After 33 years of consideration, FDA finally plans to reduce consumer confusion related to the ample types of sunscreens available on the market. On Tuesday, June 14, FDA published new guidance that will specify which lotions provide the best protection against the sun.
The new rules require sunscreens that claim protection against skin cancer to prove that they filter out UVB and UVA rays. Currently, FDA only requires testing for UVB rays–the ultraviolet rays responsible for sunburn and cancer. UVA rays are responsible for wrinkles and cancer.
Next summer, sunscreens that do not protect against UVA and UVB rays or if they are below a protection factor of 15 are required to carry the warning: “This product has been shown only to help prevent sunburn, not skin cancer or early skin aging.” Consumers should be on the look out for sunscreens that state protection against a “broad spectrum.” By next summer, this will mean that the lotion does an acceptable job at protecting against UVA and UVB rays. Lotions that protect against “broad spectrum” and are above SPF 15 will be allowed to state that they reduce the risks of cancer and signs of early aging if used as directed.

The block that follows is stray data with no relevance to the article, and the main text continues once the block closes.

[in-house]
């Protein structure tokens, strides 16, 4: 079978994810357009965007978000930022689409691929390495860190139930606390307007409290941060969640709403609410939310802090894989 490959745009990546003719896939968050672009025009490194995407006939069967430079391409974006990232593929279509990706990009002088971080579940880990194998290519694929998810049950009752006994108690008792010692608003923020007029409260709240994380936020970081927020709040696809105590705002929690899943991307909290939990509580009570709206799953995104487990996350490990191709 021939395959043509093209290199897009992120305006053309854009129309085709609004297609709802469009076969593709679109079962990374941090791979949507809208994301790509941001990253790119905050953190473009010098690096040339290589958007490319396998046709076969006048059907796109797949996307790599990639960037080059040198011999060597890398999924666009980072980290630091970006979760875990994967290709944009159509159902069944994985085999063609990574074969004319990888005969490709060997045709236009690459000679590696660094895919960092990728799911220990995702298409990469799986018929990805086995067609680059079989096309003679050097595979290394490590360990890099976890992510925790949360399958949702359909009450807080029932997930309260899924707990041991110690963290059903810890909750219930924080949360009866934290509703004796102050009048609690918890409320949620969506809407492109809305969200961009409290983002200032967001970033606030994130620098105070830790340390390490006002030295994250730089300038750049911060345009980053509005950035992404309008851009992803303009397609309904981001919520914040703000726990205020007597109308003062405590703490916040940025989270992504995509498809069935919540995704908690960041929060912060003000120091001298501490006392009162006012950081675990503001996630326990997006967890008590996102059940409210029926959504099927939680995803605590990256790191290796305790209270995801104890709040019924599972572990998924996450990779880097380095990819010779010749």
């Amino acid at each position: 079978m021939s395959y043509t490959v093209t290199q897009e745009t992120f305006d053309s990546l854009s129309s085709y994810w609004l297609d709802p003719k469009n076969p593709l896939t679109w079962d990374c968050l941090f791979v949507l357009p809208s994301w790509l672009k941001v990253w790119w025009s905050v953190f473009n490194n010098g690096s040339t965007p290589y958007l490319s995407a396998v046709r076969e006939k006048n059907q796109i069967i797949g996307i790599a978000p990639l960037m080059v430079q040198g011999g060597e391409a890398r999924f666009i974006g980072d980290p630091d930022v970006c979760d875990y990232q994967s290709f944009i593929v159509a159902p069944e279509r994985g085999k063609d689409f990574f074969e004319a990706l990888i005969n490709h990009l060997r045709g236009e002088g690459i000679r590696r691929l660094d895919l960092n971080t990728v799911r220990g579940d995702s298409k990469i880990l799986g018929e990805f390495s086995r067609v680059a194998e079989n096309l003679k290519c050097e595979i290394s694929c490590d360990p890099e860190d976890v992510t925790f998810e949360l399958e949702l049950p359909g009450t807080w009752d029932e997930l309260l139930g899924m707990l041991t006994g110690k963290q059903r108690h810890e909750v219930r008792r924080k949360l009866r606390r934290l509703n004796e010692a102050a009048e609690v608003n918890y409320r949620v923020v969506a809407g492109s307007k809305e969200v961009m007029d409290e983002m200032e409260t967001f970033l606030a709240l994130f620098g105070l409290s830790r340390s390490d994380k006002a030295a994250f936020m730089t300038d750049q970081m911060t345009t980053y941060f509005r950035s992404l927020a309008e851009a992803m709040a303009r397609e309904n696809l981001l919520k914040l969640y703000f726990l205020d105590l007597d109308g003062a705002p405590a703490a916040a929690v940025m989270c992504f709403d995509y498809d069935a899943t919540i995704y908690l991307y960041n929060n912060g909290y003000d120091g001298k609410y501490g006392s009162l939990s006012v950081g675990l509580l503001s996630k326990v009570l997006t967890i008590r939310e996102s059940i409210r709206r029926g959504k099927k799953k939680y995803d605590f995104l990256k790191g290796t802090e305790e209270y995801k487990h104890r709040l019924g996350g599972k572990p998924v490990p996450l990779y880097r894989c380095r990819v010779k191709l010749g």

The new rules also propose several other changes. Sunscreen marketing claims like “waterproof” or “sweat proof” are prohibited, as the agency believes that these “are exaggerations of performance.” The new rules required that a lotion past a water resistance test to maintain a water claim on their label. Additionally, FDA also proposes capping the highest SPF value at 50, unless the company can provide results of testing to support better protection. FDA reasoned that there is currently no data that shows that SPF above 50 adds any value. SPF stands for sun protection factor. The SPF number relates to protection against UVB rays.
All in all, consumers will have a much easier time deciding what lotion will keep their skin safe and healthy next summer. The must only look for sunscreen that claims “broad spectrum” and then the SPF that is over 15 of their choice.